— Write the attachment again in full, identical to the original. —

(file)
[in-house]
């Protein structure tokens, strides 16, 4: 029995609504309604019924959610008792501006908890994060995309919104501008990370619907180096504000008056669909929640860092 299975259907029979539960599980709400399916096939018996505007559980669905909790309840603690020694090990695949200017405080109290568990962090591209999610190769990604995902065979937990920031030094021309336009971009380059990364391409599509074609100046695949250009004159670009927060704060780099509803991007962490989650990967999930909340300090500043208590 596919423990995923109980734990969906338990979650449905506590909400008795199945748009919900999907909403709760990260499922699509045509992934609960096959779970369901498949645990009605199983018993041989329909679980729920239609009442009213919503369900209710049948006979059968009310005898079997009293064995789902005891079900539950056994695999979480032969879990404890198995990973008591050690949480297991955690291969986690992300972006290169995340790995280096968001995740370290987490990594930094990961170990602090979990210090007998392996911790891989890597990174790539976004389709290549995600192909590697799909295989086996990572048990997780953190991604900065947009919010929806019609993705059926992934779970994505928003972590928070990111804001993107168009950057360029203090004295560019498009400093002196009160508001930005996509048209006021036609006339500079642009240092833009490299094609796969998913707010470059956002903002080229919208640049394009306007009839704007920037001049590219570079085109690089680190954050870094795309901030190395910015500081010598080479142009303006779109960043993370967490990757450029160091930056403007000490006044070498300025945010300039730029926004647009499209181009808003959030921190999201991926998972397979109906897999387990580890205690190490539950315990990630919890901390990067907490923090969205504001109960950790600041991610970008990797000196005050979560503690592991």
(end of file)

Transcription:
[in-house]
């Protein structure tokens, strides 16, 4: 029995609504309604019924959610008792501006908890994060995309919104501008990370619907180096504000008056669909929640860092 299975259907029979539960599980709400399916096939018996505007559980669905909790309840603690020694090990695949200017405080109290568990962090591209999610190769990604995902065979937990920031030094021309336009971009380059990364391409599509074609100046695949250009004159670009927060704060780099509803991007962490989650990967999930909340300090500043208590 596919423990995923109980734990969906338990979650449905506590909400008795199945748009919900999907909403709760990260499922699509045509992934609960096959779970369901498949645990009605199983018993041989329909679980729920239609009442009213919503369900209710049948006979059968009310005898079997009293064995789902005891079900539950056994695999979480032969879990404890198995990973008591050690949480297991955690291969986690992300972006290169995340790995280096968001995740370290987490990594930094990961170990602090979990210090007998392996911790891989890597990174790539976004389709290549995600192909590697799909295989086996990572048990997780953190991604900065947009919010929806019609993705059926992934779970994505928003972590928070990111804001993107168009950057360029203090004295560019498009400093002196009160508001930005996509048209006021036609006339500079642009240092833009490299094609796969998913707010470059956002903002080229919208640049394009306007009839704007920037001049590219570079085109690089680190954050870094795309901030190395910015500081010598080479142009303006779109960043993370967490990757450029160091930056403007000490006044070498300025945010300039730029926004647009499209181009808003959030921190999201991926998972397979109906897999387990580890205690190490539950315990990630919890901390990067907490923090969205504001109960950790600041991610970008990797000196005050979560503690592991």